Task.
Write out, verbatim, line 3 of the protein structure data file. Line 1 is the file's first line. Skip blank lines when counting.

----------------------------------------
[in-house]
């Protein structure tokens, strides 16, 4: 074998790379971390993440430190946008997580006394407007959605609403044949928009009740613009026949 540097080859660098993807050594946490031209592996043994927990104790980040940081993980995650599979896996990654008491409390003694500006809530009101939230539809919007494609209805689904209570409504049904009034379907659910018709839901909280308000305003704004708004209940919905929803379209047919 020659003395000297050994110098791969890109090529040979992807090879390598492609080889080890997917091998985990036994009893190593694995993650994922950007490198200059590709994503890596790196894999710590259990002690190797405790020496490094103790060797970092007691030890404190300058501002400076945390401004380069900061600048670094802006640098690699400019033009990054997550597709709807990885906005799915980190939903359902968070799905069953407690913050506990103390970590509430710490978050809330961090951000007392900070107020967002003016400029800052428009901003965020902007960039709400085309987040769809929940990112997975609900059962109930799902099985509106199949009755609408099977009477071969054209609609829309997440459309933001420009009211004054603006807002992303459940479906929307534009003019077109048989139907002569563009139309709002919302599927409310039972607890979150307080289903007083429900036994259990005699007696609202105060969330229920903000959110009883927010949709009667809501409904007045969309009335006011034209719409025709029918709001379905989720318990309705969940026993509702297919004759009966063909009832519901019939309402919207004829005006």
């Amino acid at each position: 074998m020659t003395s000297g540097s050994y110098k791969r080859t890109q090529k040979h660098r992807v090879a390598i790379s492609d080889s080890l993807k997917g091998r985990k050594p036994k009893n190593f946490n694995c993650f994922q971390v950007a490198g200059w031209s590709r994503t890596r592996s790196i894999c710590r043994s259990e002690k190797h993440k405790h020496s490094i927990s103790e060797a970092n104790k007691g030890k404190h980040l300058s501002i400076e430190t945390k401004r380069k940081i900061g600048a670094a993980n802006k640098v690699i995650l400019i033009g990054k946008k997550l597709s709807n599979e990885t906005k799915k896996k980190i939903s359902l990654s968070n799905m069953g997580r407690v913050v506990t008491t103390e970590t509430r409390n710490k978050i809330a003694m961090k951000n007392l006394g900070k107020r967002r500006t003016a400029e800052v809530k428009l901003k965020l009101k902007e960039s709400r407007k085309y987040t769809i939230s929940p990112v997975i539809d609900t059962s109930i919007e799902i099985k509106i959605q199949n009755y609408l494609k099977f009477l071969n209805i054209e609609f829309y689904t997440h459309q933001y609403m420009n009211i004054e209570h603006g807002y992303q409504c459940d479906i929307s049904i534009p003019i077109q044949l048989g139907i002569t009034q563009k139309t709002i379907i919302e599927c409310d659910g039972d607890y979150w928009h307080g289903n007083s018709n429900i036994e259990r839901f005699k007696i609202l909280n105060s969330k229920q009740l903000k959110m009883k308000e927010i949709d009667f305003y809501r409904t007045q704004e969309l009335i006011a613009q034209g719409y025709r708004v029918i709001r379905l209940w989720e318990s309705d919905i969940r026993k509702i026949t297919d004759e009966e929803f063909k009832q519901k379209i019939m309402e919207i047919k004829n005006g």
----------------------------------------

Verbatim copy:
């Amino acid at each position: 074998m020659t003395s000297g540097s050994y110098k791969r080859t890109q090529k040979h660098r992807v090879a390598i790379s492609d080889s080890l993807k997917g091998r985990k050594p036994k009893n190593f946490n694995c993650f994922q971390v950007a490198g200059w031209s590709r994503t890596r592996s790196i894999c710590r043994s259990e002690k190797h993440k405790h020496s490094i927990s103790e060797a970092n104790k007691g030890k404190h980040l300058s501002i400076e430190t945390k401004r380069k940081i900061g600048a670094a993980n802006k640098v690699i995650l400019i033009g990054k946008k997550l597709s709807n599979e990885t906005k799915k896996k980190i939903s359902l990654s968070n799905m069953g997580r407690v913050v506990t008491t103390e970590t509430r409390n710490k978050i809330a003694m961090k951000n007392l006394g900070k107020r967002r500006t003016a400029e800052v809530k428009l901003k965020l009101k902007e960039s709400r407007k085309y987040t769809i939230s929940p990112v997975i539809d609900t059962s109930i919007e799902i099985k509106i959605q199949n009755y609408l494609k099977f009477l071969n209805i054209e609609f829309y689904t997440h459309q933001y609403m420009n009211i004054e209570h603006g807002y992303q409504c459940d479906i929307s049904i534009p003019i077109q044949l048989g139907i002569t009034q563009k139309t709002i379907i919302e599927c409310d659910g039972d607890y979150w928009h307080g289903n007083s018709n429900i036994e259990r839901f005699k007696i609202l909280n105060s969330k229920q009740l903000k959110m009883k308000e927010i949709d009667f305003y809501r409904t007045q704004e969309l009335i006011a613009q034209g719409y025709r708004v029918i709001r379905l209940w989720e318990s309705d919905i969940r026993k509702i026949t297919d004759e009966e929803f063909k009832q519901k379209i019939m309402e919207i047919k004829n005006g």